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St. George & Scouting


In Scouting for Boys, Baden-Powell wrote of chivalry and the knights of old. He tried to show Scouts a new path to chivalry and honour. Saint George was the Patron Saint of England, and of the Knights of the Garter, the oldest order of chivalry in Europe. They were familiar subjects to most English boys when B-P was writing. Here is what he wrote:


St. George

The Knights of the Garter had as their patron saint St. George, because he was the only one of all the saints who was a horseman. He is the Patron Saint of cavalry from which the word Chivalry is derived, and the special saint of England.


St. George is also the Patron Saint of Boy Scouts everywhere. Therefore, all Scouts should know his story.


He was born in Cappadocia in the year AD 303. He enlisted as a cavalry soldier when he was seventeen, and soon became renowned for his bravery.


On one occasion he came to a city named Selem, near which lived a dragon who had to be fed daily with one of the citizens, drawn by lot.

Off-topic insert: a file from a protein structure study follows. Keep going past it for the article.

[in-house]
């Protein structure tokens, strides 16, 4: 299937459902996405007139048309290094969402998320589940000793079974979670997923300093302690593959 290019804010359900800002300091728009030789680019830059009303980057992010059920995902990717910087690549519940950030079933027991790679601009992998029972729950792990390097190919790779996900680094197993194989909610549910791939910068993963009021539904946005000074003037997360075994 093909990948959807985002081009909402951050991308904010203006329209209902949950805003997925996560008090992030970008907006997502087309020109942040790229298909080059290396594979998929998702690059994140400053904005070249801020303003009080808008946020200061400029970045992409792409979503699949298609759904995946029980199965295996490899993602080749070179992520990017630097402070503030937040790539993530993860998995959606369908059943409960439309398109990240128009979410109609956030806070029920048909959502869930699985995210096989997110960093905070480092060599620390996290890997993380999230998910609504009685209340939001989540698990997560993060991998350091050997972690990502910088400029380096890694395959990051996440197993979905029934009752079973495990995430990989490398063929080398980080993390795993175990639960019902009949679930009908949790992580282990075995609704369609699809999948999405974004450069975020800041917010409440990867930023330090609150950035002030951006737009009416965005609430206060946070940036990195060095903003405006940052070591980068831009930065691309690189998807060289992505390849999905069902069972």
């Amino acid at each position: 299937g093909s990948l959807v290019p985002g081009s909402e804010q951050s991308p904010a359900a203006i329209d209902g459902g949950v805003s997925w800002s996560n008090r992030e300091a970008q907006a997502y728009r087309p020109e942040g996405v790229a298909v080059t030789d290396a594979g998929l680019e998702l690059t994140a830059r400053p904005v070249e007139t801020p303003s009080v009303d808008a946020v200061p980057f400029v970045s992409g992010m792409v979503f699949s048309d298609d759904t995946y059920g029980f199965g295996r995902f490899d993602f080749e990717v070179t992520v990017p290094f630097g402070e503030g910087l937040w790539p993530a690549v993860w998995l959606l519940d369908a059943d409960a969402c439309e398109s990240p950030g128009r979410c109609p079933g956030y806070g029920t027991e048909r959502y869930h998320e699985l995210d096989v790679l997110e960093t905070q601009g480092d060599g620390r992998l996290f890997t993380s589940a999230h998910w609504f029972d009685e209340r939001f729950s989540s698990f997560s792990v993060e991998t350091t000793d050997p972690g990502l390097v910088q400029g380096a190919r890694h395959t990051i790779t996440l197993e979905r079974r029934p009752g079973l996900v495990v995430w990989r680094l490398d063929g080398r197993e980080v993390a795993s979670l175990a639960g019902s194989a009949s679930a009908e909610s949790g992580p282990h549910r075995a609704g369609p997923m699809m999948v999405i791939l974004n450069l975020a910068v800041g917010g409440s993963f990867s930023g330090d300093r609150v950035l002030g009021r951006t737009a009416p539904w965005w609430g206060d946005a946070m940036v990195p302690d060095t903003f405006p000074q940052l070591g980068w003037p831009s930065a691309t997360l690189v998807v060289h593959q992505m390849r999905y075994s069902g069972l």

The day St. George came there, the lot had fallen upon the king’s daughter, Cleolinda. St. George resolved that she should not die, and so he went out and attacked the dragon, which lived in a swamp close by, and killed it.


When he was faced by a difficulty or danger, however great it appeared even in the shape of a dragon, he did not avoid it or fear it, but went at it with all the power he could put into himself and his horse. Although inadequately armed for such an encounter, having merely a spear, he charged in, did his best, and finally succeeded in overcoming a difficulty which nobody had dared to tackle.


That is exactly the way in which a Scout should face a difficulty or danger, no matter how great or terrifying it may appear to him or how ill-equipped he may be for the struggle.


He should go at it boldly and confidently, using every power that he can to try to overcome it, and the probability is that he will succeed.”


St. George’s Day is April 23rd

On this day all Scouts remind themselves of their Promise and of the Scout Law. Not that a Beaver, Cub or Scout ever forgets either, but on St. George’s Day he or she makes a special point of thinking about them.  Remember this when April 23rd comes round again